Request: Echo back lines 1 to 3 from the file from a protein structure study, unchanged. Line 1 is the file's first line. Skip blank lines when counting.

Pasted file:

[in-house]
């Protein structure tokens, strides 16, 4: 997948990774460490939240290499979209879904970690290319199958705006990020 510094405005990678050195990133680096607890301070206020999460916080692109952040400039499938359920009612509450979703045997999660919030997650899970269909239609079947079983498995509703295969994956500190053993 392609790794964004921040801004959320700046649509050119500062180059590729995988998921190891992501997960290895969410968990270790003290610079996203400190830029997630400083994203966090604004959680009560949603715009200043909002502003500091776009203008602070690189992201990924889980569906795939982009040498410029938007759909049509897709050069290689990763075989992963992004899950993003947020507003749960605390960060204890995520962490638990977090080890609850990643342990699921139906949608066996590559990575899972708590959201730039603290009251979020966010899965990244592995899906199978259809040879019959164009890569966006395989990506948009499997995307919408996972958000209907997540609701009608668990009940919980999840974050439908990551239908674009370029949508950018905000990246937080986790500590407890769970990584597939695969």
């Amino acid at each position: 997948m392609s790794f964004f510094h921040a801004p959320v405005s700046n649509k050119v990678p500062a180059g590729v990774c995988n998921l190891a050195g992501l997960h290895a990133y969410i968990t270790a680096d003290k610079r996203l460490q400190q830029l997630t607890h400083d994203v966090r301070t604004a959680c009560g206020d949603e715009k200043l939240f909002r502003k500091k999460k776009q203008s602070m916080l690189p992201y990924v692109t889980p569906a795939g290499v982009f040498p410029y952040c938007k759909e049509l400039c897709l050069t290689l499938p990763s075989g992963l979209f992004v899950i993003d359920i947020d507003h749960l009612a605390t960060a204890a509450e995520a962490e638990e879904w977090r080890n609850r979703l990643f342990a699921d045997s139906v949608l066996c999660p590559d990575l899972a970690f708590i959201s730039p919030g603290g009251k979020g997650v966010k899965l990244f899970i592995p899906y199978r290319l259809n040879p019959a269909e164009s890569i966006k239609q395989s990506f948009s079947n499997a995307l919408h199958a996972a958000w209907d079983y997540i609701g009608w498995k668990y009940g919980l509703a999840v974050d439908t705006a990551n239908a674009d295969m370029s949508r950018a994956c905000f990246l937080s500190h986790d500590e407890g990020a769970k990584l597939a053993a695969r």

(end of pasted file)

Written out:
[in-house]
């Protein structure tokens, strides 16, 4: 997948990774460490939240290499979209879904970690290319199958705006990020 510094405005990678050195990133680096607890301070206020999460916080692109952040400039499938359920009612509450979703045997999660919030997650899970269909239609079947079983498995509703295969994956500190053993 392609790794964004921040801004959320700046649509050119500062180059590729995988998921190891992501997960290895969410968990270790003290610079996203400190830029997630400083994203966090604004959680009560949603715009200043909002502003500091776009203008602070690189992201990924889980569906795939982009040498410029938007759909049509897709050069290689990763075989992963992004899950993003947020507003749960605390960060204890995520962490638990977090080890609850990643342990699921139906949608066996590559990575899972708590959201730039603290009251979020966010899965990244592995899906199978259809040879019959164009890569966006395989990506948009499997995307919408996972958000209907997540609701009608668990009940919980999840974050439908990551239908674009370029949508950018905000990246937080986790500590407890769970990584597939695969």
């Amino acid at each position: 997948m392609s790794f964004f510094h921040a801004p959320v405005s700046n649509k050119v990678p500062a180059g590729v990774c995988n998921l190891a050195g992501l997960h290895a990133y969410i968990t270790a680096d003290k610079r996203l460490q400190q830029l997630t607890h400083d994203v966090r301070t604004a959680c009560g206020d949603e715009k200043l939240f909002r502003k500091k999460k776009q203008s602070m916080l690189p992201y990924v692109t889980p569906a795939g290499v982009f040498p410029y952040c938007k759909e049509l400039c897709l050069t290689l499938p990763s075989g992963l979209f992004v899950i993003d359920i947020d507003h749960l009612a605390t960060a204890a509450e995520a962490e638990e879904w977090r080890n609850r979703l990643f342990a699921d045997s139906v949608l066996c999660p590559d990575l899972a970690f708590i959201s730039p919030g603290g009251k979020g997650v966010k899965l990244f899970i592995p899906y199978r290319l259809n040879p019959a269909e164009s890569i966006k239609q395989s990506f948009s079947n499997a995307l919408h199958a996972a958000w209907d079983y997540i609701g009608w498995k668990y009940g919980l509703a999840v974050d439908t705006a990551n239908a674009d295969m370029s949508r950018a994956c905000f990246l937080s500190h986790d500590e407890g990020a769970k990584l597939a053993a695969r």